Used for ill; used for good: a century of collecting data on race in South Africa
Over the last twenty years, a general understanding has evolved among sociologists and philosophers that censuses (in particular, among all the data collected by a modern state) and the categories that they impose serve to reproduce and consolidate the state’s preferred social ordering and hierarchy. Some, for example Hacking (1990; 1991; 1999) argue that the capacity to collect and collate such data is one of the defining characteristics of a thoroughly modern state. Other authors approach the same issue from different angles, but all have as a common theme the power of large screeds of statistics simultaneously both to anonymize and to individualize people in a way that allows the state to understand better the nature of its citizenry. As Anderson (1991, p. 166) notes, ‘the fiction of the census is that everyone is in it, and that everyone has one and only one extremely clear place’ therein. Scott (1998, pp. 7677) sees the same phenomena in different terms:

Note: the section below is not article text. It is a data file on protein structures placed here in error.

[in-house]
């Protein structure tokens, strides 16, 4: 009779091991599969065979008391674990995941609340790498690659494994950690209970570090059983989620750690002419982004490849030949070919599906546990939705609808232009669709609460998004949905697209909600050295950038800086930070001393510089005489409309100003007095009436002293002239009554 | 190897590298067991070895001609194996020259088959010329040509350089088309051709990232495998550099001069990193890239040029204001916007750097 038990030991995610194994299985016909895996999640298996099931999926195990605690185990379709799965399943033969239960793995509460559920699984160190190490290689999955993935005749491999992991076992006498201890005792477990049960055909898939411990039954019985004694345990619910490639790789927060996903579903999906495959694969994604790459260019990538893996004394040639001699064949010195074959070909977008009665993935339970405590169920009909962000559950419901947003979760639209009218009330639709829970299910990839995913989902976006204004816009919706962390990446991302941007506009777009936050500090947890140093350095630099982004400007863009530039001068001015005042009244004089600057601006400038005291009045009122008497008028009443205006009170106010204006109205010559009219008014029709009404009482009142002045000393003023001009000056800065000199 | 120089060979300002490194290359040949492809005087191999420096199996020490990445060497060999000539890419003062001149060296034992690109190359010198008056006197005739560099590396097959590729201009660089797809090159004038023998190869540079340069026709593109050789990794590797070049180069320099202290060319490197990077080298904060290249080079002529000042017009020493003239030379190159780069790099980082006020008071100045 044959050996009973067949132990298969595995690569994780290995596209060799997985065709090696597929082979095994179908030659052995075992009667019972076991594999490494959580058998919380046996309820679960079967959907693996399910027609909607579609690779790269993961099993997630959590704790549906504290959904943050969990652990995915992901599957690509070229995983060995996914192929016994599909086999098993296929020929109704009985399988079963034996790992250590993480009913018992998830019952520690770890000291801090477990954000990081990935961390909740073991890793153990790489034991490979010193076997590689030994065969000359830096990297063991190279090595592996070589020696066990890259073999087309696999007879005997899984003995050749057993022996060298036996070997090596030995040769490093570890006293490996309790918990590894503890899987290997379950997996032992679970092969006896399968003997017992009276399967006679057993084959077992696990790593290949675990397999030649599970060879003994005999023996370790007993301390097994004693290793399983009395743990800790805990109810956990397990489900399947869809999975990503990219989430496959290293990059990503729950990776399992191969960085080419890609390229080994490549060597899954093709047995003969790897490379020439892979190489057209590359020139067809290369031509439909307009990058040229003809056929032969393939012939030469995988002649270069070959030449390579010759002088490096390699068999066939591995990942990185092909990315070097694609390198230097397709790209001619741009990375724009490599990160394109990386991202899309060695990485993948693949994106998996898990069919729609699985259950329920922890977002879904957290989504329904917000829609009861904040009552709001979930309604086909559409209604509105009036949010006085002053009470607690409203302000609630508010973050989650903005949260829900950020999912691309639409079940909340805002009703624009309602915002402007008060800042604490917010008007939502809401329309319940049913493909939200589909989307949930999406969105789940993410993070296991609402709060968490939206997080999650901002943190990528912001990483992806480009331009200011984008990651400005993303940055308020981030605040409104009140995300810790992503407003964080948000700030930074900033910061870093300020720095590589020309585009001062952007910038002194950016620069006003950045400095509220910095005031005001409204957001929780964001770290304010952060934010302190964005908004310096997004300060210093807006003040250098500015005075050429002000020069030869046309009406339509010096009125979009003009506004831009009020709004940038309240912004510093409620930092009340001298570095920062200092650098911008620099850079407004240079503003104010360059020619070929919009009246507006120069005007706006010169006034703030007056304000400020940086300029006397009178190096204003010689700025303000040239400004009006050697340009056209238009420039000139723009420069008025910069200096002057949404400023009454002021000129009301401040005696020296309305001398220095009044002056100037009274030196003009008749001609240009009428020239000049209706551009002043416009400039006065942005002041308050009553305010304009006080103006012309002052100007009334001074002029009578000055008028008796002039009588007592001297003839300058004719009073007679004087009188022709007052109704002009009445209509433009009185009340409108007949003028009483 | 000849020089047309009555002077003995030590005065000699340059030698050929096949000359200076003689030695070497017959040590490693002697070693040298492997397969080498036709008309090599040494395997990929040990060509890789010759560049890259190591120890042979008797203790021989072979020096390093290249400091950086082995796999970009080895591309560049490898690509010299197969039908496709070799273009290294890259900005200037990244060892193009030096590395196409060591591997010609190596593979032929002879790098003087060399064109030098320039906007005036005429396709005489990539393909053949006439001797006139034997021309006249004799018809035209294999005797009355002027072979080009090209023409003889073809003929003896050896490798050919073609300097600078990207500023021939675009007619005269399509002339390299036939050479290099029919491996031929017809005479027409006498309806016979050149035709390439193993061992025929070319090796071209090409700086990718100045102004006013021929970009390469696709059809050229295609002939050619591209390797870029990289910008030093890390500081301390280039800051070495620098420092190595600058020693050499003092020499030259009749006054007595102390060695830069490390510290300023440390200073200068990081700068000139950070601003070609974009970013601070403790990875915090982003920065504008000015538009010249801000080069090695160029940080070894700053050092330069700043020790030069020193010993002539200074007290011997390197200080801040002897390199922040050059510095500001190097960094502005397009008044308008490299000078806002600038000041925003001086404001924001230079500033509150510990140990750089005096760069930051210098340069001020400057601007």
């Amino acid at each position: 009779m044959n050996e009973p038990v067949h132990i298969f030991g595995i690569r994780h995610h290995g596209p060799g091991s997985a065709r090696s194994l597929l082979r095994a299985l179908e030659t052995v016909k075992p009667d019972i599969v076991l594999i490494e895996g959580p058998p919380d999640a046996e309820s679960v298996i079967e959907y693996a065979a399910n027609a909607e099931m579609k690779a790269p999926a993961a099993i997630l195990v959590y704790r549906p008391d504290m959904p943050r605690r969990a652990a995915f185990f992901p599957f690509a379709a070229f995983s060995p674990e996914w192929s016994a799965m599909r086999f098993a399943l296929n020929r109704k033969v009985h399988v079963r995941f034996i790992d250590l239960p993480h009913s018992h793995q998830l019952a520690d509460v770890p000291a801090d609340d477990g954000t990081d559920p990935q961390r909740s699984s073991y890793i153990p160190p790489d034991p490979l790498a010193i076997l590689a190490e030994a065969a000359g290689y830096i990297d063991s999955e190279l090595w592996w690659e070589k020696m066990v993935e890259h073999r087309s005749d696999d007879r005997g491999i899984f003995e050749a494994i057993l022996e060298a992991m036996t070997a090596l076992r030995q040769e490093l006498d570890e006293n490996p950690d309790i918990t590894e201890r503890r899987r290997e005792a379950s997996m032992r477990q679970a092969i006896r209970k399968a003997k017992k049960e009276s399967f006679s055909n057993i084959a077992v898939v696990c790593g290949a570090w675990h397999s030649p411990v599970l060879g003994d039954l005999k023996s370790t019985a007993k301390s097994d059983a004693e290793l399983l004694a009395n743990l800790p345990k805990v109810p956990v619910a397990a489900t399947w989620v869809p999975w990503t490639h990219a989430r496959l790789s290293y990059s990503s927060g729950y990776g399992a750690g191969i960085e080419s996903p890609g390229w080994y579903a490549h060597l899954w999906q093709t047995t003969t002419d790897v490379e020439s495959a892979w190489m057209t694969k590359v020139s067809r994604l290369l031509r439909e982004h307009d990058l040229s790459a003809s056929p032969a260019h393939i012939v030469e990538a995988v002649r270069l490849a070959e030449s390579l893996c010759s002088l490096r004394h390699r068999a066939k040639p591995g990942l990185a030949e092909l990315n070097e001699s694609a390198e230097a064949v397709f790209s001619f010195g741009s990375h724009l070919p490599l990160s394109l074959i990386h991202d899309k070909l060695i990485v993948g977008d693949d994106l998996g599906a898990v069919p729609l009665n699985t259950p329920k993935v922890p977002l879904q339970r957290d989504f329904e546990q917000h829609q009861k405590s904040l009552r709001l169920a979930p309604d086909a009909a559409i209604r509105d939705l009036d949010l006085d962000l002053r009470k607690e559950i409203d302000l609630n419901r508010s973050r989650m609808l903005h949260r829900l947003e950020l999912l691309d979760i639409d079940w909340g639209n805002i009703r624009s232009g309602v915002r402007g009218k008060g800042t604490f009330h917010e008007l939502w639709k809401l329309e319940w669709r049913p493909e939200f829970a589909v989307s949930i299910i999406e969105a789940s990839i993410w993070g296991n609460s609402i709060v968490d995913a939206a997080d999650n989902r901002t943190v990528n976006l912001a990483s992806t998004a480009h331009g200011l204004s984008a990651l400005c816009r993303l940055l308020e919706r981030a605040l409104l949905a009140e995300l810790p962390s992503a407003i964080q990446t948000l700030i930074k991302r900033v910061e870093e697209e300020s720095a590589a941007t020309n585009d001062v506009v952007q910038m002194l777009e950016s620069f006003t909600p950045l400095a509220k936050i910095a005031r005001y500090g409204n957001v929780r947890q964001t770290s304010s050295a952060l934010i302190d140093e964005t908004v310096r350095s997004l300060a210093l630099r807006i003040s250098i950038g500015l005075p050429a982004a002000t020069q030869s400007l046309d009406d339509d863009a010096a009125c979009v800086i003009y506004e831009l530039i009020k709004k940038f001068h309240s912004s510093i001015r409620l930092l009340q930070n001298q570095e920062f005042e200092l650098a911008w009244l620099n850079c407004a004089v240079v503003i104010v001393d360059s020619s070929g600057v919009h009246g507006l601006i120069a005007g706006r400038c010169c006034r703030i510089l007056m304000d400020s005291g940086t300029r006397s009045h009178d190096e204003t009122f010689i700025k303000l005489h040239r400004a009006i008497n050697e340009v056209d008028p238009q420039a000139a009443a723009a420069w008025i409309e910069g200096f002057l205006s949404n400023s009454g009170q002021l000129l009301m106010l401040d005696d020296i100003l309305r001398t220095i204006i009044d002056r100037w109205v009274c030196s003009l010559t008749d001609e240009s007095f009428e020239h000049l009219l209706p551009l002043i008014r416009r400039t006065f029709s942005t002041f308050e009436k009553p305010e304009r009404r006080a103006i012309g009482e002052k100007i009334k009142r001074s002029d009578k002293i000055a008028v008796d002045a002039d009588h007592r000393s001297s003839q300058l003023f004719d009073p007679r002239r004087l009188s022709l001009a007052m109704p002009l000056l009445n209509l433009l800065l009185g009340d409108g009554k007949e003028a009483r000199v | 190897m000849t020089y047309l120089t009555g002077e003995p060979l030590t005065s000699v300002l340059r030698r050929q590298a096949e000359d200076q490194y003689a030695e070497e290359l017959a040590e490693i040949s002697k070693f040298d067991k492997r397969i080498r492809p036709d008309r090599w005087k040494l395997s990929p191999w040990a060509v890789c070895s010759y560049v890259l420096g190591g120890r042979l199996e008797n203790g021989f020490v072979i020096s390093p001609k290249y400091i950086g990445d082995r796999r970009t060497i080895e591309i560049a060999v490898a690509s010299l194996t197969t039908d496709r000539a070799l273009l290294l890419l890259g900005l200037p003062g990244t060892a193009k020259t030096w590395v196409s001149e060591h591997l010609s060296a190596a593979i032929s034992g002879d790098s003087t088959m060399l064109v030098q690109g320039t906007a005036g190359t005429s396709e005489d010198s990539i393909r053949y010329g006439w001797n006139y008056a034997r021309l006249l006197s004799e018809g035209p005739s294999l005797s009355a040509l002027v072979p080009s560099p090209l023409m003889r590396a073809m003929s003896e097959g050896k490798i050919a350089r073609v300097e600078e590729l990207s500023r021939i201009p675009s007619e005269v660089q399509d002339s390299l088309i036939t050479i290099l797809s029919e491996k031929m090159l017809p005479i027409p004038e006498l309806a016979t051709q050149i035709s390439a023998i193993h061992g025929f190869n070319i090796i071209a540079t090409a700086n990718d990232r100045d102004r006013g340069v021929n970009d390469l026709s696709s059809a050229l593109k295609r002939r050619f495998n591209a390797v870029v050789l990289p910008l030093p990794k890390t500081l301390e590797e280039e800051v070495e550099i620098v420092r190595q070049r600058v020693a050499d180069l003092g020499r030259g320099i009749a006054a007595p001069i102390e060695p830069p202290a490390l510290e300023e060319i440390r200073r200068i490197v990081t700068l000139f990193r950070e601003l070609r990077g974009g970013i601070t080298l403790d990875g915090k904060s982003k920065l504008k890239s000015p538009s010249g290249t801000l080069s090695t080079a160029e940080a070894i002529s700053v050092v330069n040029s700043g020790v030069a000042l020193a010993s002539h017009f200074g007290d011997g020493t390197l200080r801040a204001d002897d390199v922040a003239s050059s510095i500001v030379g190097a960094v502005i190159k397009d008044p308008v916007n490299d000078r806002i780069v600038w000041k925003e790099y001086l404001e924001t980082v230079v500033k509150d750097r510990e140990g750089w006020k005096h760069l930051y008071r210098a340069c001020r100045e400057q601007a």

Officials of the modern state are, of necessity, at least one step and often several steps removed from the society they are charged with governing. They assess the life of their society by a series of typifications that are always some distance from the full reality these abstractions are meant to capture. . . . State simplifications such as maps, censuses, cadastral lists, and standard units of measurement represent techniques for grasping a large and complex reality.